Pedestrians walk past the U.S. Department of Veterans Affairs headquarters in Washington, D.C.Andrew Harrar / Bloomberg / Getty Images
Michael Krawitz, the executive director of Veterans for Medical Cannabis Access, is a longtime advocate of the benefits of marijuana. He speaks from personal experience: He uses medical marijuana to treat a physical injury he suffered while serving in Guam in the 1980s, from working on avionics equipment on board a B-52 bomber. But his activities as an advocate for vets in need of medical marijuana have also put him in touch with many like Coomer and Seifert who need cannabis to treat their PTSD.
In addition, because of his chronic pain, Krawitz became aware of another problem marijuana-using veterans face when dealing with the VA: “pain contracts,” officially called patient care agreements (PCAs).
To receive controlled medication such as opioids from the VA, a veteran needs to sign a PCA, Krawitz says, a nonlegal agreement requiring that the vet submit to regular drug screenings for illegal drugs, including marijuana. The VA says these contracts are its “standard approach” to ensure that both the patient and the doctor understand “their respective responsibilities in managing the risks and benefits of opioid analgesia.”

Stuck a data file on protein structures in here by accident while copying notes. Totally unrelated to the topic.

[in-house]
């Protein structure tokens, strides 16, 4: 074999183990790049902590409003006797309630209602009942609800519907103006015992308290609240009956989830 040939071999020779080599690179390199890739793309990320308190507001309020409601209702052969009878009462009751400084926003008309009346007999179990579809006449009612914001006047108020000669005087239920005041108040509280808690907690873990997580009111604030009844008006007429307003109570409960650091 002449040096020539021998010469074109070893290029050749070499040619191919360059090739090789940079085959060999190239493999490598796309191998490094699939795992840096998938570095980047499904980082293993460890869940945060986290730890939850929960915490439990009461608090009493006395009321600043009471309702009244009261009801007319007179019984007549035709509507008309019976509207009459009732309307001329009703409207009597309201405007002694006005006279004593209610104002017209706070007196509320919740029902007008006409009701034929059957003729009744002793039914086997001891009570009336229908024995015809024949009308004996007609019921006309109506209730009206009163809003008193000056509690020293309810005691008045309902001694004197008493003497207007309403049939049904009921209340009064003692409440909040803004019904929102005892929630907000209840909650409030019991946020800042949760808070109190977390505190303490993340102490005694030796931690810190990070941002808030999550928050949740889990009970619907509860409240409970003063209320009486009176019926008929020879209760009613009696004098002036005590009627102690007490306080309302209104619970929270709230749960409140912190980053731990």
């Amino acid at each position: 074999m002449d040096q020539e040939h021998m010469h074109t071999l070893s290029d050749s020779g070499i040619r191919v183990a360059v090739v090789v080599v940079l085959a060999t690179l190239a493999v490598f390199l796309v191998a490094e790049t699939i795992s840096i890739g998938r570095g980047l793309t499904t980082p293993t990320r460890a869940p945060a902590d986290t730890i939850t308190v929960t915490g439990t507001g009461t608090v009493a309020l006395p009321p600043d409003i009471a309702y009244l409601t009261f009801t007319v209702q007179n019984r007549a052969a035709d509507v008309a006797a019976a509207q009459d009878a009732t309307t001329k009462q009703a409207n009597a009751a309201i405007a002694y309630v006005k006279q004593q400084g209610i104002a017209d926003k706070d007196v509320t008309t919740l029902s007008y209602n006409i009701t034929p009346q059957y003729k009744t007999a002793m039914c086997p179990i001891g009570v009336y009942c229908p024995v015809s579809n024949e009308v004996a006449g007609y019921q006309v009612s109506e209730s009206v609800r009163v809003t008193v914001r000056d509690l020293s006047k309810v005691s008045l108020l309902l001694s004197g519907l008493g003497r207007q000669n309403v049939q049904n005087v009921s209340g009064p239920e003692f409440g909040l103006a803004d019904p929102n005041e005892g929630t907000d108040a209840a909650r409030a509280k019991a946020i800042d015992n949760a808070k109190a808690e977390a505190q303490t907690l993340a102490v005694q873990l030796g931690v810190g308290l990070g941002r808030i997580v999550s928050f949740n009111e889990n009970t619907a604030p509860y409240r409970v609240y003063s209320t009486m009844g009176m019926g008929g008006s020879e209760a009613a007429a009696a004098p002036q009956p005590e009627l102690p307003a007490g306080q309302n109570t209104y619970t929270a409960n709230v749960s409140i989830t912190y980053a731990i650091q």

Krawitz, knowing he would test positive for marijuana, refused to sign.
“I lost my access to pain treatment as punishment for not signing a pain contract,” Krawitz says. He lives in Virginia, which is not a medical marijuana state. “I have seen an outside doctor for my pain treatment for many years as a result of our standoff,” he adds.
The VA continues to act as if marijuana has no medicinal value, despite increasing indications to the contrary coming from the 21 medical marijuana states and countries such as Israel, which has become a surprising leader in the field, distributing 880 pounds of medical marijuana per month. (By comparison, the Netherlands, long associated with lax drug laws, distributes a mere 330 pounds per year.)
Despite the evidence that marijuana has legitimate medical value, especially to those suffering from PTSD, the VA considers its use a criminal act, further complicating the treatment of those veterans who say they need both marijuana and pain medication to cope with their injuries.
A VA spokeswoman says, “Pain management agreements are established between the provider and patient as a means to ensure the safest use possible of prescription narcotics. Providers can suspend or reduce prescriptions should they be concerned with improper use, or possible conflicts with other drugs.”
“Other drugs,” of course, includes marijuana.